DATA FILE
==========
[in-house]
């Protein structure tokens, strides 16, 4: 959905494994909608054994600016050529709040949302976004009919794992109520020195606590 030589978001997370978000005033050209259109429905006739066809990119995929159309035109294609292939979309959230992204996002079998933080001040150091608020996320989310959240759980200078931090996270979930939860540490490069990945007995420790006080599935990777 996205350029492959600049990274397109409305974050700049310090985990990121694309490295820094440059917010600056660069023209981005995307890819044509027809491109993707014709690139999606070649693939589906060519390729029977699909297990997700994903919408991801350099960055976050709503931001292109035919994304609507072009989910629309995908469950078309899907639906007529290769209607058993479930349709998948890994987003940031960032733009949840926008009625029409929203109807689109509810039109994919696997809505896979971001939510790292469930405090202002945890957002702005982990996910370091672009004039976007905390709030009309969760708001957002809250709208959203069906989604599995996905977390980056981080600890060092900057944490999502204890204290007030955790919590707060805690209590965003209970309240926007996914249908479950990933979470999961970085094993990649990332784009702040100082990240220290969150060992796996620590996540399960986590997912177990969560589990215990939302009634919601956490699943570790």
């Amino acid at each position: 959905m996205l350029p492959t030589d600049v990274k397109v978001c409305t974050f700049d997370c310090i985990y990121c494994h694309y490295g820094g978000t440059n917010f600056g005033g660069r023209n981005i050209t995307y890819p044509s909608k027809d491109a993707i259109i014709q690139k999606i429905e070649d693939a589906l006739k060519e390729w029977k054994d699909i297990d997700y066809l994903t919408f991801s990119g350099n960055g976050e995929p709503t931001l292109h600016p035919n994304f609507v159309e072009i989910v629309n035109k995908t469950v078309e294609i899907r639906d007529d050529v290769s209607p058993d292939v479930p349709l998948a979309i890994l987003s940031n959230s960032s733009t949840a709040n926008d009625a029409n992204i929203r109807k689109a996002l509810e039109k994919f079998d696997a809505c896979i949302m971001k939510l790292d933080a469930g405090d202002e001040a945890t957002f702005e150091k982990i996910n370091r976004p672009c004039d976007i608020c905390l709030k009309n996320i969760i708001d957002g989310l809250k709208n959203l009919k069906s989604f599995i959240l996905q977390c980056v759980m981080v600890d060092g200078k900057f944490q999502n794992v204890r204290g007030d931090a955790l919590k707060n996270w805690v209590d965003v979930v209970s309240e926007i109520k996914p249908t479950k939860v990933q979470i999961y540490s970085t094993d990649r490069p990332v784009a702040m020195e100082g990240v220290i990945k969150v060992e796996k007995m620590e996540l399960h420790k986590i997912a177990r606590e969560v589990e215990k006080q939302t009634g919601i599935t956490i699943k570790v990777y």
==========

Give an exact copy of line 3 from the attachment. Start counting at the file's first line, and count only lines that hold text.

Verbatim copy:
């Amino acid at each position: 959905m996205l350029p492959t030589d600049v990274k397109v978001c409305t974050f700049d997370c310090i985990y990121c494994h694309y490295g820094g978000t440059n917010f600056g005033g660069r023209n981005i050209t995307y890819p044509s909608k027809d491109a993707i259109i014709q690139k999606i429905e070649d693939a589906l006739k060519e390729w029977k054994d699909i297990d997700y066809l994903t919408f991801s990119g350099n960055g976050e995929p709503t931001l292109h600016p035919n994304f609507v159309e072009i989910v629309n035109k995908t469950v078309e294609i899907r639906d007529d050529v290769s209607p058993d292939v479930p349709l998948a979309i890994l987003s940031n959230s960032s733009t949840a709040n926008d009625a029409n992204i929203r109807k689109a996002l509810e039109k994919f079998d696997a809505c896979i949302m971001k939510l790292d933080a469930g405090d202002e001040a945890t957002f702005e150091k982990i996910n370091r976004p672009c004039d976007i608020c905390l709030k009309n996320i969760i708001d957002g989310l809250k709208n959203l009919k069906s989604f599995i959240l996905q977390c980056v759980m981080v600890d060092g200078k900057f944490q999502n794992v204890r204290g007030d931090a955790l919590k707060n996270w805690v209590d965003v979930v209970s309240e926007i109520k996914p249908t479950k939860v990933q979470i999961y540490s970085t094993d990649r490069p990332v784009a702040m020195e100082g990240v220290i990945k969150v060992e796996k007995m620590e996540l399960h420790k986590i997912a177990r606590e969560v589990e215990k006080q939302t009634g919601i599935t956490i699943k570790v990777y």